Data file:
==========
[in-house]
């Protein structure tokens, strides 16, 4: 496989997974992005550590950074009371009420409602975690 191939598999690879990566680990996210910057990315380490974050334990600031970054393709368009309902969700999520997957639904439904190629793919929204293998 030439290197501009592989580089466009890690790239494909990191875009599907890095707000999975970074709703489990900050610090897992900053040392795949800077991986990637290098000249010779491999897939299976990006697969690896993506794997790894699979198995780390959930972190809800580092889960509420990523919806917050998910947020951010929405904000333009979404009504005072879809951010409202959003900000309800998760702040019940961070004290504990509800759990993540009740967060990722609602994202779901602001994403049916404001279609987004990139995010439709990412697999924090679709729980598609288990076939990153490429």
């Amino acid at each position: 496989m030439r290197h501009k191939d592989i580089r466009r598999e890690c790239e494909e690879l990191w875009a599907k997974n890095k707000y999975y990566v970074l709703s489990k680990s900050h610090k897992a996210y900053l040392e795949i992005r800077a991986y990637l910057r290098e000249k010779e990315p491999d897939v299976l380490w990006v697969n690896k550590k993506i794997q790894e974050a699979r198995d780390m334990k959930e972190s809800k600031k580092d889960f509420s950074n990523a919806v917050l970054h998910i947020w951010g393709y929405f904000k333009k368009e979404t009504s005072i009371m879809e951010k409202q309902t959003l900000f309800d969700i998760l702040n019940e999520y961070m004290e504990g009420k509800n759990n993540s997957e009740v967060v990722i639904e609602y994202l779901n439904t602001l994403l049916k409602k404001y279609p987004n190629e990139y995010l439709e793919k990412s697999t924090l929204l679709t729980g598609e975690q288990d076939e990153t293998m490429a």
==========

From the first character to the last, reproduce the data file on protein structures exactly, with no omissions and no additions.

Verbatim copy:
[in-house]
């Protein structure tokens, strides 16, 4: 496989997974992005550590950074009371009420409602975690 191939598999690879990566680990996210910057990315380490974050334990600031970054393709368009309902969700999520997957639904439904190629793919929204293998 030439290197501009592989580089466009890690790239494909990191875009599907890095707000999975970074709703489990900050610090897992900053040392795949800077991986990637290098000249010779491999897939299976990006697969690896993506794997790894699979198995780390959930972190809800580092889960509420990523919806917050998910947020951010929405904000333009979404009504005072879809951010409202959003900000309800998760702040019940961070004290504990509800759990993540009740967060990722609602994202779901602001994403049916404001279609987004990139995010439709990412697999924090679709729980598609288990076939990153490429």
């Amino acid at each position: 496989m030439r290197h501009k191939d592989i580089r466009r598999e890690c790239e494909e690879l990191w875009a599907k997974n890095k707000y999975y990566v970074l709703s489990k680990s900050h610090k897992a996210y900053l040392e795949i992005r800077a991986y990637l910057r290098e000249k010779e990315p491999d897939v299976l380490w990006v697969n690896k550590k993506i794997q790894e974050a699979r198995d780390m334990k959930e972190s809800k600031k580092d889960f509420s950074n990523a919806v917050l970054h998910i947020w951010g393709y929405f904000k333009k368009e979404t009504s005072i009371m879809e951010k409202q309902t959003l900000f309800d969700i998760l702040n019940e999520y961070m004290e504990g009420k509800n759990n993540s997957e009740v967060v990722i639904e609602y994202l779901n439904t602001l994403l049916k409602k404001y279609p987004n190629e990139y995010l439709e793919k990412s697999t924090l929204l679709t729980g598609e975690q288990d076939e990153t293998m490429a």